Yemen has been torn because of the armed conflict between the Iran-supported Houthi fighters and the Saudi-led military coalition for more than two years. Unfortunately, the war-torn nation is not only fighting to survive the conflicts but also to live through the largest cholera epidemic in the world.

The Arab country is currently facing one of the worst humanitarian crises globally. Apart from the Cholera Outbreak, Yemen is also on the verge of starvation, where more than 60 percent of the nation’s total population doesn't know where to get their food.

In addition, the United Nations (U.N.) revealed that almost two million children are suffering from acute malnutrition.

Cholera outbreak

Based on the press release from the World Health Organization (WHO), the nation's total number of suspected cholera cases has already reached 500,000 on Sunday. Ever since the beginning of the outbreak in late April, almost 2,000 people have already died, while 5,000 people are estimated to get infected on a daily basis.

According to ABC News, the U.N. has reported that the most affected victims are the elderly and the children.

The organization added that almost 30 percent of the recorded deaths are over the age of 60. But 41 percent of the suspected cases and 25 percent of the individuals who died are children.

The International non-governmental organization Save the Children added that over one million malnourished kids below the age of 5 are living in areas at high risk of contracting cholera.

In fact, one child is being infected with the disease every 35 seconds.

Deadly waterborne disease

As Yemen faces this deadly waterborne disease epidemic, many may be asking what exactly cholera is.

According to WHO, cholera is an acute enteric infection or diarrheal disease caused by the ingestion of gram-negative bacterium called Vibrio cholerae, which could be found in fecal-contaminated food and brackish water. If untreated, the disease can lead to death within hours due to shock and severe dehydration.

A person can show mild or no symptoms between 12 hours and 5 days following the ingestion of contaminated food and water. Signs and symptoms may include rapid heart rate, low blood pressure, muscle cramps, loss of skin elasticity, severe watery diarrhea, vomiting, and dehydration.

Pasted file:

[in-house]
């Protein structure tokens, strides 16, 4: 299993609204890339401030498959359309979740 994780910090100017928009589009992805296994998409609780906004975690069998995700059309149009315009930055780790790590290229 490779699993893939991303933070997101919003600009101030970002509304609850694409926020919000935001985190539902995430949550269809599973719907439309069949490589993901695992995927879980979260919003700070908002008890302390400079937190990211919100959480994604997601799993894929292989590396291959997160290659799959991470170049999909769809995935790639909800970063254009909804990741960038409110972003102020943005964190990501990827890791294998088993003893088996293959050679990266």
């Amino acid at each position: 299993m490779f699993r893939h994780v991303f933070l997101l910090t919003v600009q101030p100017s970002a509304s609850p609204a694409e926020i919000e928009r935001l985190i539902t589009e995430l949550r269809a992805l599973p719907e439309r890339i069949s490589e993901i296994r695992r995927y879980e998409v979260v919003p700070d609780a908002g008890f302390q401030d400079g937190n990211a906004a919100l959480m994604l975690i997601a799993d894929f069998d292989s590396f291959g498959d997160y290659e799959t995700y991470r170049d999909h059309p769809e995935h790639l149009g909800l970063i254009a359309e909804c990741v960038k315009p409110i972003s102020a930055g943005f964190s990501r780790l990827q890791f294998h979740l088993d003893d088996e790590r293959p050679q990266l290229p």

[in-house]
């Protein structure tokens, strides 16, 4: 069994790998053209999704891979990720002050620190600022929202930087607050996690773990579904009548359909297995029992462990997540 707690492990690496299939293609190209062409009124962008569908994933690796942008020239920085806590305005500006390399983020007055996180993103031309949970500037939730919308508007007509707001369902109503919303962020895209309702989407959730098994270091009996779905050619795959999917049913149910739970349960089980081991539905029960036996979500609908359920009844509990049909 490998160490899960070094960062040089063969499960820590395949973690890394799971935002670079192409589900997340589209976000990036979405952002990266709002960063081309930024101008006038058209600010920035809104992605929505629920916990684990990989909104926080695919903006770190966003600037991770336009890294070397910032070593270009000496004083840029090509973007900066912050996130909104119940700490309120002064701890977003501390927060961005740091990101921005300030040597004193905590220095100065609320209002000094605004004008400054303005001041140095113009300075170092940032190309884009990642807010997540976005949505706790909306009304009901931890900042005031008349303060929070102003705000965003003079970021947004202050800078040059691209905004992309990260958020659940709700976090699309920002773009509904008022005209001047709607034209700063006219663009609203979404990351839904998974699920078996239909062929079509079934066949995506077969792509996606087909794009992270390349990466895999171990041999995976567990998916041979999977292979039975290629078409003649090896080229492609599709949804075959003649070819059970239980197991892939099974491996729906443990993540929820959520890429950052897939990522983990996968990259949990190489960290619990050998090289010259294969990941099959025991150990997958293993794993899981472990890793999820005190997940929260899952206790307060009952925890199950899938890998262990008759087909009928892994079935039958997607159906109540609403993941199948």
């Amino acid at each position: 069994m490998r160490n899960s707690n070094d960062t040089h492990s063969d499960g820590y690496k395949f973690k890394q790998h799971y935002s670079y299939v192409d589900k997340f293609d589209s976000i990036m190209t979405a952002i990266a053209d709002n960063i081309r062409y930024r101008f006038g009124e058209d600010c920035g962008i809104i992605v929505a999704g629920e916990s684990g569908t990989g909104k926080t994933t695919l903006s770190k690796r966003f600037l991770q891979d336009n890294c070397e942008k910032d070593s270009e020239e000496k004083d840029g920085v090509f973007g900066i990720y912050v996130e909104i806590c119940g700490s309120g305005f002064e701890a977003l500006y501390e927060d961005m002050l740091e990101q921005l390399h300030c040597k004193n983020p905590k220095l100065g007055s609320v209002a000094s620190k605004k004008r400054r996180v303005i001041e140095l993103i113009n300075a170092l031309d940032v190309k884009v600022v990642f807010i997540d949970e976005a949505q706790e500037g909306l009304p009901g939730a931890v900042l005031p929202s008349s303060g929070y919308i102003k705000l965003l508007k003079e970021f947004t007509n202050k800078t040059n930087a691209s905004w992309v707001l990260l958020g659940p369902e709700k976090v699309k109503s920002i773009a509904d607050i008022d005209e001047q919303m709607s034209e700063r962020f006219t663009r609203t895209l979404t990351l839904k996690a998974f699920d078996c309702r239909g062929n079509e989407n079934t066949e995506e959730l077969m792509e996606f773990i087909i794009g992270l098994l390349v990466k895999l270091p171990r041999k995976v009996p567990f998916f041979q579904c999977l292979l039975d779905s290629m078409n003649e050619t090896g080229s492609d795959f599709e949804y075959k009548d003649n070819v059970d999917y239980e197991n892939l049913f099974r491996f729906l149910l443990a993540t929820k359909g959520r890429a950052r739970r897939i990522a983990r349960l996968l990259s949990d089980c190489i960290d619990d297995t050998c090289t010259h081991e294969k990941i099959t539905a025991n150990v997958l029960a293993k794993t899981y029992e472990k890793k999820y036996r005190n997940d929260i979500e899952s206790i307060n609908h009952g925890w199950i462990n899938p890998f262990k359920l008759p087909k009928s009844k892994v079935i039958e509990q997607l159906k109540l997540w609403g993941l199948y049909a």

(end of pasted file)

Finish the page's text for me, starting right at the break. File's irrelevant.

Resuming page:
Even though the disease can be successfully treated with oral rehydration solution, access to safe water and sanitation also play a vital role to control the transmission of the disease.

Unfortunately, the spread of the disease seems difficult to control due to Yemen’s deteriorating health and sanitation systems.

Yemen’s health system

In some areas, the spread of the disease has significantly slowed but in affected districts, the transmission continues to increase. This is due to the fact that the nation’s health system is failing, not to mention the water supply disruptions all over the country.

The outbreak is also attributed to the nation’s deteriorating hygiene and sanitation conditions, where clean and safe water sources aren't accessible to millions. The waste collection in major cities across the country has also stopped.

WHO Director-General Dr. Tedros Adhanom Ghebreyesus said that the health workers in the country are “operating in impossible conditions.” In fact, 30,000 of them have not received their salaries in almost a year.

Apart from inadequate funds, there are also shortages in supplies and medicines, and more than 50 percent of all health facilities in the country were closed due to damage and destruction. In order to address the current crisis in Yemen, Tedros is calling for support to the nation’s health system, particularly to the health workers.

US, UK blamed for Yemen-Saudi conflicts

Meanwhile, Oxfam head of advocacy Katy Wright considered Yemen’s cholera outbreak a “man-made disaster” caused by the “national and international politics.” Wright even blamed the U.K.

and the U.S. for sparking the armed conflicts in the Arab nation by giving intelligence and weaponry to Saudi Arabia, saying the two superpower nations are “complicit in the suffering of millions” of Yemenis, Common Dreams reported.